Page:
Internal divisions within movement lead to significant drop in number of women protesting for rights
Thousands of women marched on Saturday in the U.S. capital and across the country to convey a now-annual message opposing Donald Trump and supporting women’s rights, but internal divisions appeared to steal some energy from the rallies.
In Washington, demonstrators arriving by car, bus or subway converged on the city’s Freedom Plaza and marched defiantly past the nearby Trump International Hotel on Pennsylvania Avenue. Many wore pink “pussy” hats to protest Trump’s demeaning comments about women. “We need to stand up for women all over the world—for races, gender, sexual orientation,” said Ann Caroline, 27, herself wearing a pink hat.
Some marchers carried posters portraying Trump as a Russian “puppet.” Others decried his comments about women or minority groups, while many demanded his impeachment.
Just blocks away, the president spoke to reporters outside the White House before traveling briefly to Dover, Delaware for a ceremony to receive the remains of four Americans killed in an attack claimed by the Islamic State group in Syria. He made no public comment about the marches.
As in earlier years, thousands of women joined demonstrations in cities across the United States, and around the world, though most turnouts appeared far short of the earlier women’s events.
In New York, several hundred people converged on Manhattan’s Foley Square, near the Brooklyn Bridge. Many more took part in a separate march in Central Park organized by women angered by what they saw as the anti-Semitism of one women’s march leader.
Alexandria Ocasio-Cortez, the newly elected Democratic congresswoman who has emerged as a progressive favorite and a bugbear of conservatives, spoke at both New York rallies. “Last year we brought the power to the polls, and this year we need to make sure that we translate that power into policy,” she said at the Central Park rally, to loud cheers. “That means we won’t let anyone take our rights away.”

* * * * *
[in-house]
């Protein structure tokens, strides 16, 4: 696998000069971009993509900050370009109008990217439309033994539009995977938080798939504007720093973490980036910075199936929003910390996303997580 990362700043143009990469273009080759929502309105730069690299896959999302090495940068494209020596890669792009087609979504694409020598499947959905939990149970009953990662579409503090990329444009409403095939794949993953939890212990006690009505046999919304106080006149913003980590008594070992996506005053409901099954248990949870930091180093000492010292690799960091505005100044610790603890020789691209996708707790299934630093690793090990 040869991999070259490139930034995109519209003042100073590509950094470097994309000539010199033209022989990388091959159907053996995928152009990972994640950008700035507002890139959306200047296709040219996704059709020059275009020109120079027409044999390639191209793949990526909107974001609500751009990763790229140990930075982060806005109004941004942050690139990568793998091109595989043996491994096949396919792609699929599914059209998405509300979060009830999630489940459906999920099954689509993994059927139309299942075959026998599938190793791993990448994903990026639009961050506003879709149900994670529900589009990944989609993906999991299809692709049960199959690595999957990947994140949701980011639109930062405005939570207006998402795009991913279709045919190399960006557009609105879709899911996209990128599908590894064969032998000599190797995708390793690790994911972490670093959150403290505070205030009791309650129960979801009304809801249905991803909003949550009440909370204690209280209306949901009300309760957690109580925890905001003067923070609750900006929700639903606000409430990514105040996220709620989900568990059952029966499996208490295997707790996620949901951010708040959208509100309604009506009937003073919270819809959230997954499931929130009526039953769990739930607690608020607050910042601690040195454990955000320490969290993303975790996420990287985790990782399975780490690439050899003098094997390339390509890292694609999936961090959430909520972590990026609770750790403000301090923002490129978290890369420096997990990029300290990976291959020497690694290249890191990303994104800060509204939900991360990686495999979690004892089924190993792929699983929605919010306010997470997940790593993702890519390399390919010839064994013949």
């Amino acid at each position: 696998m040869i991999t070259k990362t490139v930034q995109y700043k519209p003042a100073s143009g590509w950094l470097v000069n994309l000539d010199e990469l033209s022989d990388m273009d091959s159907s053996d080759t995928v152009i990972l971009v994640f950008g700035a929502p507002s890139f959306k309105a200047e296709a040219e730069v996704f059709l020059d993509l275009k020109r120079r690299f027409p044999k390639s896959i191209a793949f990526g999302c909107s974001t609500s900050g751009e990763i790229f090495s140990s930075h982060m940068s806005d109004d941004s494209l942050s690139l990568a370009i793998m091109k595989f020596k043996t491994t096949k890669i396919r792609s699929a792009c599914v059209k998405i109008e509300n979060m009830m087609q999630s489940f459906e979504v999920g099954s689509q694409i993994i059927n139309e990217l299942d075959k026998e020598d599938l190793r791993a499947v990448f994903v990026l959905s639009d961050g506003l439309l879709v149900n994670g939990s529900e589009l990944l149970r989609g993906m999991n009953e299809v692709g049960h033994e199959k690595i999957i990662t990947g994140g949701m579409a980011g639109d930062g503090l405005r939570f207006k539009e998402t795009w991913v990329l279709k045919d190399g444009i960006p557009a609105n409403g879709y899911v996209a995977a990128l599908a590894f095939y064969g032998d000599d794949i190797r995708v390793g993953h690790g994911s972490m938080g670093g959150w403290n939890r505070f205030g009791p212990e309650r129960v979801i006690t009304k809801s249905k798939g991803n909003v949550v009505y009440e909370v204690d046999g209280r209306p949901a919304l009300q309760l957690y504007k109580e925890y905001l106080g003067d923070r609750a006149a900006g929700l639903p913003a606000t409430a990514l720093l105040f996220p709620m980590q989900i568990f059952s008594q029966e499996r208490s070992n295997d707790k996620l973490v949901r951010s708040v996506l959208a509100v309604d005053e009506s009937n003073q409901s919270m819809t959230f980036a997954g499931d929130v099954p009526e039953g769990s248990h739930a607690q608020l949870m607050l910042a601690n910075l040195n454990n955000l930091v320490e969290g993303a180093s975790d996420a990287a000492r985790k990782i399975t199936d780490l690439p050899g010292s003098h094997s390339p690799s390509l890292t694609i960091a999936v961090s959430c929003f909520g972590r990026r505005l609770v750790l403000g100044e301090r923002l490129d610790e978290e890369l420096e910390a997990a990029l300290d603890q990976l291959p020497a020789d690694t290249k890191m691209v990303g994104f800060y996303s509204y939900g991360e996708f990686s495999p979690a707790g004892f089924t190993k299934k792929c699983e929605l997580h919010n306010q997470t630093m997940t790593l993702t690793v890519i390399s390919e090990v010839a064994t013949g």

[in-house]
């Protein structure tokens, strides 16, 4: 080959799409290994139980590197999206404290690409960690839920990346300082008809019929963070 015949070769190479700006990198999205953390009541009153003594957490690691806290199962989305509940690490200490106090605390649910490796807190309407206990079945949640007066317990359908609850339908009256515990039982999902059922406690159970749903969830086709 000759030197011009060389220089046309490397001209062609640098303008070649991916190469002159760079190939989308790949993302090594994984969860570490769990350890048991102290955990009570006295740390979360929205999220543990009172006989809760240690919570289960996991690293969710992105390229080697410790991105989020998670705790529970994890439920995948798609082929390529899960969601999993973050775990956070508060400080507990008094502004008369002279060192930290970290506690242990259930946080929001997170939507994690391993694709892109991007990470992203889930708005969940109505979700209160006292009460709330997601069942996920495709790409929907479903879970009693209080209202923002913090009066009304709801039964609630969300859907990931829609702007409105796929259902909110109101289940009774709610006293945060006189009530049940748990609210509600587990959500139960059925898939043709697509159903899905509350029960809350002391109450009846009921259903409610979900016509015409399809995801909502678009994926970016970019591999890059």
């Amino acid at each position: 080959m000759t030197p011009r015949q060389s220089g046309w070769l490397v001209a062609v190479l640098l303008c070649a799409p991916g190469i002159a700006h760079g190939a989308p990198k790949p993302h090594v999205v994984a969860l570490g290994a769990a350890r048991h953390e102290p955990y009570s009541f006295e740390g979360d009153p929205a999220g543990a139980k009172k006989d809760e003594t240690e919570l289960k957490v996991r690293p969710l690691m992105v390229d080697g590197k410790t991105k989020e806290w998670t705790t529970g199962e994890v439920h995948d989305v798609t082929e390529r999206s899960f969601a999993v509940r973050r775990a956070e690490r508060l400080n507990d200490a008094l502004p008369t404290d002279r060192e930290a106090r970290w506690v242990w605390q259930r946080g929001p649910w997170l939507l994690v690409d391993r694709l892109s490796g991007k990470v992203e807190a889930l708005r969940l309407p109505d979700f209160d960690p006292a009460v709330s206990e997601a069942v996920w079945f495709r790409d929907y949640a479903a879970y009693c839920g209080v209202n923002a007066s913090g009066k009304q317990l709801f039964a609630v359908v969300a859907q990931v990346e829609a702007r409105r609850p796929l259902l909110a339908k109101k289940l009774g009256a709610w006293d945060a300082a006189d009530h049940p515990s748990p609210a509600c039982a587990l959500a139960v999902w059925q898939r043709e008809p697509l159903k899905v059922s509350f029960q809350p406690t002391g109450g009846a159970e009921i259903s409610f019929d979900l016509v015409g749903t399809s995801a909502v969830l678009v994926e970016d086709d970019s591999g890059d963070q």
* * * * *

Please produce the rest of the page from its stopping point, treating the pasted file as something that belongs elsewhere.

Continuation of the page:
Among the protesters was Nydia Leaf, an energetic, pink-hatted 86-year-old taking part in her third women’s march. She said she would “keep opposing Donald Trump and his policies. Look at what he’s done at the border, look at the shutdown—every year there is a new atrocity.”
In contrast to the 2017 march, which drew more than three million nationwide, and last year’s event, when hundreds of thousands rallied, Washington police said they expected perhaps 20,000 demonstrators this year.
Fewer than 1,200 marched in Chicago, that city’s Tribune reported. Internal divisions in Seattle resulted in three separate marches taking place, but police said only 4,000 to 5,000 people turned out, compared to an estimated 100,000 in 2017, the Seattle Times said.
The original marches in January 2017 helped spark a rise in women’s political activism, with a record 131 women serving in the new U.S. Congress.
Last year, many women were galvanized by the confirmation of conservative judge Brett Kavanaugh to the U.S. Supreme Court, despite allegations that he committed sexual assault as a teen.
Activists are also motivated by the fight over the Trump administration’s policy—since suspended—of separating undocumented parents from children at the border with Mexico. But the movement has been riven by controversy, including allegations of anti-Semitism and poor accounting of funds, and weakened, no doubt, by a general sense of political exhaustion.
The anti-Semitism controversy stems from march co-founder Tamika Mallory’s ties to controversial Nation of Islam leader Louis Farrakhan and her failure to condemn disparaging remarks about Jews he made at an event she attended.
Teresa Shook, the first woman to float the idea of a women’s march, has called for the movement’s four co-presidents—Mallory, Carmen Perez, Linda Sarsour and Bob Bland—to resign. Sarsour pushed back, saying in a statement: “The Women’s March exists to fight bigotry and discrimination in all their forms—including homophobia and anti-Semitism.”
Some progressive groups declined to take part in this year’s marches, and several Jewish women said they felt torn and opted to take part in separately organized rallies.
For her part, Ann Caroline called the controversy “heartbreaking,” but added that to march for women’s rights “doesn’t mean that I align myself with the founders’ values.” Ocasio-Cortez told New York marchers that the November election meant “the start of our advocacy.” She said, “We just captured the House and now we got to show what we are going to do with it.”